Good governance requires the understanding of how people react to laws, economic incentives, information, or moral dilemmas. In his book entitled “The Moral Economy”, Samuel Bowles explains the research-based experience that it is not only self-interest that people follow, and they are not as long-sighted, speculating, or consistent as several economists and decision-makers suggest.

Samuel Bowles’s book approaches this topic from the aspects of economic policy-related planning and economic modelling. His main message is that for a new paradigm in economic policy Homo economicus needs to be replaced by an empirically well-founded behavioural model. In order to support this idea, he refers not only to the scientific results of recent years but various experiments as well. Certain parts of the book are based on the lectures delivered by the author in 2010 at Yale University within the framework of the Castle Lectures series. It is a real merit of the book that it combines research conducted in various fields, such as behavioural psychology, the history of economic theory, and game theory, including the most important achievements in these areas.

For decision-makers, the dilemma is as follows: on the one hand, providing the conditions necessary for markets operating well with complete contracts (private property-related rights, competition, flexibility, mobility), might destroy the social norms that enable mutually beneficial exchanges even in the case of incomplete contracts. On the other hand, however, institutions supporting social norms might also destroy market operations, because economy could get more distant from the ideal (“invisible hand”) state.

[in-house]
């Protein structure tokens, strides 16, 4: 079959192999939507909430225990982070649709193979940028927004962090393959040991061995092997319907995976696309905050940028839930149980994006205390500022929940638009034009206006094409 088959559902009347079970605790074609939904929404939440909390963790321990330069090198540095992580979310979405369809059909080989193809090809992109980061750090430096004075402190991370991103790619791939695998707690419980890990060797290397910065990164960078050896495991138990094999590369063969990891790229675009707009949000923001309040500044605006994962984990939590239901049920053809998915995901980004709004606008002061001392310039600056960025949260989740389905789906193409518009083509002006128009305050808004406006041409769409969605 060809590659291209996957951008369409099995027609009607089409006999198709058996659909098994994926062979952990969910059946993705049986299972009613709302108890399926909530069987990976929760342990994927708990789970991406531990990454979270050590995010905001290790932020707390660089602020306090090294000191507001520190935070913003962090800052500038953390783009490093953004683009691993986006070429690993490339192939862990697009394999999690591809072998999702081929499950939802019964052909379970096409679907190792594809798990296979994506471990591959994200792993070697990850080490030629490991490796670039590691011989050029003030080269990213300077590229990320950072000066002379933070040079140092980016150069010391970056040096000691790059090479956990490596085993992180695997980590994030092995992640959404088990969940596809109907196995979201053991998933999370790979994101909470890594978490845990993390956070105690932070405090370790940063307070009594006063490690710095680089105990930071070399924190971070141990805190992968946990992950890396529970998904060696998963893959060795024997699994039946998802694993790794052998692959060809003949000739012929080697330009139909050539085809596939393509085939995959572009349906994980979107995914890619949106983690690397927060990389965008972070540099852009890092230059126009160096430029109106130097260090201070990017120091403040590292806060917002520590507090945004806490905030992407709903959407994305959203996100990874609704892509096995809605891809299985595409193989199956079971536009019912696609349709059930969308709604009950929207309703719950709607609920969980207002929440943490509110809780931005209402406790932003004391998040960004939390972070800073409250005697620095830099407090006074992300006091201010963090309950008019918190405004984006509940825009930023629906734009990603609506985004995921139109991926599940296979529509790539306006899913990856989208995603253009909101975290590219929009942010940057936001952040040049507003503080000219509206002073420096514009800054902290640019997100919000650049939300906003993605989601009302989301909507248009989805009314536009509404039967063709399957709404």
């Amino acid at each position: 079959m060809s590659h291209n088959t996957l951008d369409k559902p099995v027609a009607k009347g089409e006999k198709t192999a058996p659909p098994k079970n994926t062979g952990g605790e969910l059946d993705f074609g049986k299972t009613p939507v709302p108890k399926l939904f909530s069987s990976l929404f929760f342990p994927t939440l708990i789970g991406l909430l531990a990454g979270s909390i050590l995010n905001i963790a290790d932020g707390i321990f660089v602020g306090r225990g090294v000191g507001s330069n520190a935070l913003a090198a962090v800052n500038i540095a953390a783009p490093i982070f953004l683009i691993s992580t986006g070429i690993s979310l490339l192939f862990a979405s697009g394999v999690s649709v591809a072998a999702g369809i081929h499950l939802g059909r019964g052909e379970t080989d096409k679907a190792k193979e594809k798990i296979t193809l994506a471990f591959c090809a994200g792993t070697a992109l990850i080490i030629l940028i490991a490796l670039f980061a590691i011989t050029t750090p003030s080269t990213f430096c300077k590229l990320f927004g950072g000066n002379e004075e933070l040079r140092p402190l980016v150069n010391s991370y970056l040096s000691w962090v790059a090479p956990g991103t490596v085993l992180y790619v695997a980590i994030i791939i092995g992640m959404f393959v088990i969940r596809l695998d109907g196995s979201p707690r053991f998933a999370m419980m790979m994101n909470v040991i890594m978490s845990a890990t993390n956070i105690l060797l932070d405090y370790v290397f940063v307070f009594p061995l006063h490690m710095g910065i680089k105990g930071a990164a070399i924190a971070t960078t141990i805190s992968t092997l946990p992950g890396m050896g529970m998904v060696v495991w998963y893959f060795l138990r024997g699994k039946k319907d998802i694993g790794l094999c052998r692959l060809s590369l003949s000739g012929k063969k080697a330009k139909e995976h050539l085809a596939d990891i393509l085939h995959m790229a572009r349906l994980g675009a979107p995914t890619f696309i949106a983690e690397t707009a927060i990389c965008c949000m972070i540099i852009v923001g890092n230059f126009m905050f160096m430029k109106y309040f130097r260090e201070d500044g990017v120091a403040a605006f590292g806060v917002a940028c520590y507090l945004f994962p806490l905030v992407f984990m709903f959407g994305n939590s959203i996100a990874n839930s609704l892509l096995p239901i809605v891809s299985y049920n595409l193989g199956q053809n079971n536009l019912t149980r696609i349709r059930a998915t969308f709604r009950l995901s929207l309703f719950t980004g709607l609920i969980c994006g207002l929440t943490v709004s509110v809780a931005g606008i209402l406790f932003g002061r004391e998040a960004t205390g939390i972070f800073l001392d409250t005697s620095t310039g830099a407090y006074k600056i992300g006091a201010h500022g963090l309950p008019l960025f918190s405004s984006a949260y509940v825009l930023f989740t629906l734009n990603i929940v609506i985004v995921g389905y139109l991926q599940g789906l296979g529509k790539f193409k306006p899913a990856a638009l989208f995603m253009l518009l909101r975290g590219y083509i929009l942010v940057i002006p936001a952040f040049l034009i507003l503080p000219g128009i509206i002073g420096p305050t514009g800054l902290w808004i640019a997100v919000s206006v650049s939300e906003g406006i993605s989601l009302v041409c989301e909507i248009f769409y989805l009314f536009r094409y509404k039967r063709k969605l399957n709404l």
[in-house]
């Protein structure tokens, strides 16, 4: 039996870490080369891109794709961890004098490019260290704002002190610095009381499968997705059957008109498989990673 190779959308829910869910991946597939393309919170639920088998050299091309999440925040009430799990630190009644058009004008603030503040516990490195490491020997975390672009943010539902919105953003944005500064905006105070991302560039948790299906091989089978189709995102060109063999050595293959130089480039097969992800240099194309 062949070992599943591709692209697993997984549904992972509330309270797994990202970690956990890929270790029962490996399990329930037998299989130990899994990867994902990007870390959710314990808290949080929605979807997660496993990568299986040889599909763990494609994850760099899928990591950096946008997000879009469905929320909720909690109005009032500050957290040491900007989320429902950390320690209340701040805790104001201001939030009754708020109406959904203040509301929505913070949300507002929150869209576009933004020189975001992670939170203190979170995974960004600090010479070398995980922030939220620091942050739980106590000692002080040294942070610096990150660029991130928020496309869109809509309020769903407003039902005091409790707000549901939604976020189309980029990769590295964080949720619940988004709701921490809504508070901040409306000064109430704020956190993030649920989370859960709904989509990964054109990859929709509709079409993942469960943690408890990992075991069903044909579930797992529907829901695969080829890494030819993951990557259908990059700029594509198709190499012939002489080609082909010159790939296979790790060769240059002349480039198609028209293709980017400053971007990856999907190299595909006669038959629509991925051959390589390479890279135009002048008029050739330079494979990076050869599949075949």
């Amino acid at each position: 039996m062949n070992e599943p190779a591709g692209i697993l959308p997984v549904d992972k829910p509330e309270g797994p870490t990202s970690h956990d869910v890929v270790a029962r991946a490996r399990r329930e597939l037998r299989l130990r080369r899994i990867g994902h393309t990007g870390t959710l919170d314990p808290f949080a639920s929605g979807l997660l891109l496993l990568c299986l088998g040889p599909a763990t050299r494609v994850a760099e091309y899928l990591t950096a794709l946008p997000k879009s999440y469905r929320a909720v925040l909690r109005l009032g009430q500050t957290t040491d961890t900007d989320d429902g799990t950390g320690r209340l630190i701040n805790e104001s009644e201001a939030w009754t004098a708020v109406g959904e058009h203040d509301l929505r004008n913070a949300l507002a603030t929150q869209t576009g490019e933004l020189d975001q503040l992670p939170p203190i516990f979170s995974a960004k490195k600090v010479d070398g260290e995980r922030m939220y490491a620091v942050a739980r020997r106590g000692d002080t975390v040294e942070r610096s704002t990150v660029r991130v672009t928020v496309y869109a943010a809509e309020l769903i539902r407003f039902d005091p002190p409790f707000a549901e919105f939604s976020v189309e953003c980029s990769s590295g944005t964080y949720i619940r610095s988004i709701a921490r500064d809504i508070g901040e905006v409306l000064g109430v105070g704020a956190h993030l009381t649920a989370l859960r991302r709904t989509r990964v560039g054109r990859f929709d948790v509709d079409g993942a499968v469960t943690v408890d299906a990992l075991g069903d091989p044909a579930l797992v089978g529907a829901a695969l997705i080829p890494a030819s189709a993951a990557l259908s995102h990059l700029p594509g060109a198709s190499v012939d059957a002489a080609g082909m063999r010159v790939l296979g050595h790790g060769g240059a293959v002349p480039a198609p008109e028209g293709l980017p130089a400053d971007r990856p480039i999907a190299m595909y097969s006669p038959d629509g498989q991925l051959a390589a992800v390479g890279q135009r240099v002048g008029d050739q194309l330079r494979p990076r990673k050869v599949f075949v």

As for incentives, five statements are made in the book, and these offer an answer to the question raised in the subheading:

  • Incentives are essential to a well-governed society.
  • Incentives cannot single-handedly implement a fully efficient use of economic resources if people are entirely self-interested and amoral.
  • Ethical and other social preferences are therefore essential.
  • Unless designed to at least “do no harm”, incentives may stand in the way of “creating better people”.
  • Public policy must be concerned about the nature of individual preferences and the possibility that incentives may affect them adversely.

Good policies support socially important objectives, and they do so not only by utilising self-interest but also by building upon the motivations deriving from community spirit – this is how the final conclusion of the book can be summarised.

Samuel Bowles directs the Behavioural Sciences Program at the Santa Fe Institute in New Mexico and is a Professor Emeritus at the University of Massachusetts. In 2006, Bowles was awarded the Leontief Prize for his outstanding contribution to economic theory. He has also advised the governments of Cuba, South Africa, and Greece, the presidential candidates Robert F. Kennedy and Jesse Jackson, as well as Nelson Mandela.

“The Moral Economy” is available in the bookshop of PABooks opened in September in the House of Wisdom, together with other earlier publications. Recent information about the latest books of the publishing house are available at the www.pallasathenekiado.hu website, where the publications can also be purchased via the webshop.

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